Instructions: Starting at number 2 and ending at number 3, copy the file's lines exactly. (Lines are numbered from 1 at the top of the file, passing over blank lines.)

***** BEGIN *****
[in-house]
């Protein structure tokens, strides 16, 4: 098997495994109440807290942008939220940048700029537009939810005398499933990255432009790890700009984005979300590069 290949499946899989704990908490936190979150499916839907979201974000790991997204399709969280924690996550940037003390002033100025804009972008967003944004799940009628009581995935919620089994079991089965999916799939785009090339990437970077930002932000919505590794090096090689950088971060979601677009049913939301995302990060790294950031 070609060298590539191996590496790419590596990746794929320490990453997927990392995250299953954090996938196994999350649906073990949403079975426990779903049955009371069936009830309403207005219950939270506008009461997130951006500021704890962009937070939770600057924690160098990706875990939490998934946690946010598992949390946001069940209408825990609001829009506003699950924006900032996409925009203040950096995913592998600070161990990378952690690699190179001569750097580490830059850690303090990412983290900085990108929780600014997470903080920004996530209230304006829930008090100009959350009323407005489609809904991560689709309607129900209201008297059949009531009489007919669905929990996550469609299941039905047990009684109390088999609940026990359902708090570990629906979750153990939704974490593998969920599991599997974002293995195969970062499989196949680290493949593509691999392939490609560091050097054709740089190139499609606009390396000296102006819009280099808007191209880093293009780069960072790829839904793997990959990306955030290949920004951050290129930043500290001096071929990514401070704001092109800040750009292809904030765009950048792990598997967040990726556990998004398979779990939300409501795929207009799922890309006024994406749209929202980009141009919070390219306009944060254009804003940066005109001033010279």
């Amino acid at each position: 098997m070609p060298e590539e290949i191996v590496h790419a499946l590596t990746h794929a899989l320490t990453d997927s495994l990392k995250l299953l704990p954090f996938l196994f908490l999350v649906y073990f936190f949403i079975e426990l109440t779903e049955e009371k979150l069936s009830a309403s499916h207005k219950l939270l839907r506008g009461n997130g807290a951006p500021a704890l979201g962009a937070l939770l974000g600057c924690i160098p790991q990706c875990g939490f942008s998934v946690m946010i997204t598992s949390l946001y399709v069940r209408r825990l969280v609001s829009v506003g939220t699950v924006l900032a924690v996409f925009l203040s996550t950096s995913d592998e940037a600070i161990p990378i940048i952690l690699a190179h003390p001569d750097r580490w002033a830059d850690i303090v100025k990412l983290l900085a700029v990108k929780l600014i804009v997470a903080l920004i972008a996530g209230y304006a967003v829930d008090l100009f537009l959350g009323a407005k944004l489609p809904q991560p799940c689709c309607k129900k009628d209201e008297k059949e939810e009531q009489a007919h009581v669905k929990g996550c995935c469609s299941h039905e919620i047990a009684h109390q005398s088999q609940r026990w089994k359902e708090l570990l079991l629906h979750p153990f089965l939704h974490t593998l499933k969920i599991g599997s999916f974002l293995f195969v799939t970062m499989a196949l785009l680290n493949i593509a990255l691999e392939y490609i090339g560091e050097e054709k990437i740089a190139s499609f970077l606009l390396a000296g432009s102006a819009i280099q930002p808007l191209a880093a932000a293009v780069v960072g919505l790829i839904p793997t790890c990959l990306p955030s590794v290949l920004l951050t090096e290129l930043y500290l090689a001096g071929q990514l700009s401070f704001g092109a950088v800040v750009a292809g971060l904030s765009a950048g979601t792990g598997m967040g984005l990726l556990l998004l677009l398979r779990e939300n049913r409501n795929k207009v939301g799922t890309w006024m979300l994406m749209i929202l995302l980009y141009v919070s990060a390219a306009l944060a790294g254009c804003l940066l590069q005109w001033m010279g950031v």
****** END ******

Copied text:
């Protein structure tokens, strides 16, 4: 098997495994109440807290942008939220940048700029537009939810005398499933990255432009790890700009984005979300590069 290949499946899989704990908490936190979150499916839907979201974000790991997204399709969280924690996550940037003390002033100025804009972008967003944004799940009628009581995935919620089994079991089965999916799939785009090339990437970077930002932000919505590794090096090689950088971060979601677009049913939301995302990060790294950031 070609060298590539191996590496790419590596990746794929320490990453997927990392995250299953954090996938196994999350649906073990949403079975426990779903049955009371069936009830309403207005219950939270506008009461997130951006500021704890962009937070939770600057924690160098990706875990939490998934946690946010598992949390946001069940209408825990609001829009506003699950924006900032996409925009203040950096995913592998600070161990990378952690690699190179001569750097580490830059850690303090990412983290900085990108929780600014997470903080920004996530209230304006829930008090100009959350009323407005489609809904991560689709309607129900209201008297059949009531009489007919669905929990996550469609299941039905047990009684109390088999609940026990359902708090570990629906979750153990939704974490593998969920599991599997974002293995195969970062499989196949680290493949593509691999392939490609560091050097054709740089190139499609606009390396000296102006819009280099808007191209880093293009780069960072790829839904793997990959990306955030290949920004951050290129930043500290001096071929990514401070704001092109800040750009292809904030765009950048792990598997967040990726556990998004398979779990939300409501795929207009799922890309006024994406749209929202980009141009919070390219306009944060254009804003940066005109001033010279």
């Amino acid at each position: 098997m070609p060298e590539e290949i191996v590496h790419a499946l590596t990746h794929a899989l320490t990453d997927s495994l990392k995250l299953l704990p954090f996938l196994f908490l999350v649906y073990f936190f949403i079975e426990l109440t779903e049955e009371k979150l069936s009830a309403s499916h207005k219950l939270l839907r506008g009461n997130g807290a951006p500021a704890l979201g962009a937070l939770l974000g600057c924690i160098p790991q990706c875990g939490f942008s998934v946690m946010i997204t598992s949390l946001y399709v069940r209408r825990l969280v609001s829009v506003g939220t699950v924006l900032a924690v996409f925009l203040s996550t950096s995913d592998e940037a600070i161990p990378i940048i952690l690699a190179h003390p001569d750097r580490w002033a830059d850690i303090v100025k990412l983290l900085a700029v990108k929780l600014i804009v997470a903080l920004i972008a996530g209230y304006a967003v829930d008090l100009f537009l959350g009323a407005k944004l489609p809904q991560p799940c689709c309607k129900k009628d209201e008297k059949e939810e009531q009489a007919h009581v669905k929990g996550c995935c469609s299941h039905e919620i047990a009684h109390q005398s088999q609940r026990w089994k359902e708090l570990l079991l629906h979750p153990f089965l939704h974490t593998l499933k969920i599991g599997s999916f974002l293995f195969v799939t970062m499989a196949l785009l680290n493949i593509a990255l691999e392939y490609i090339g560091e050097e054709k990437i740089a190139s499609f970077l606009l390396a000296g432009s102006a819009i280099q930002p808007l191209a880093a932000a293009v780069v960072g919505l790829i839904p793997t790890c990959l990306p955030s590794v290949l920004l951050t090096e290129l930043y500290l090689a001096g071929q990514l700009s401070f704001g092109a950088v800040v750009a292809g971060l904030s765009a950048g979601t792990g598997m967040g984005l990726l556990l998004l677009l398979r779990e939300n049913r409501n795929k207009v939301g799922t890309w006024m979300l994406m749209i929202l995302l980009y141009v919070s990060a390219a306009l944060a790294g254009c804003l940066l590069q005109w001033m010279g950031v």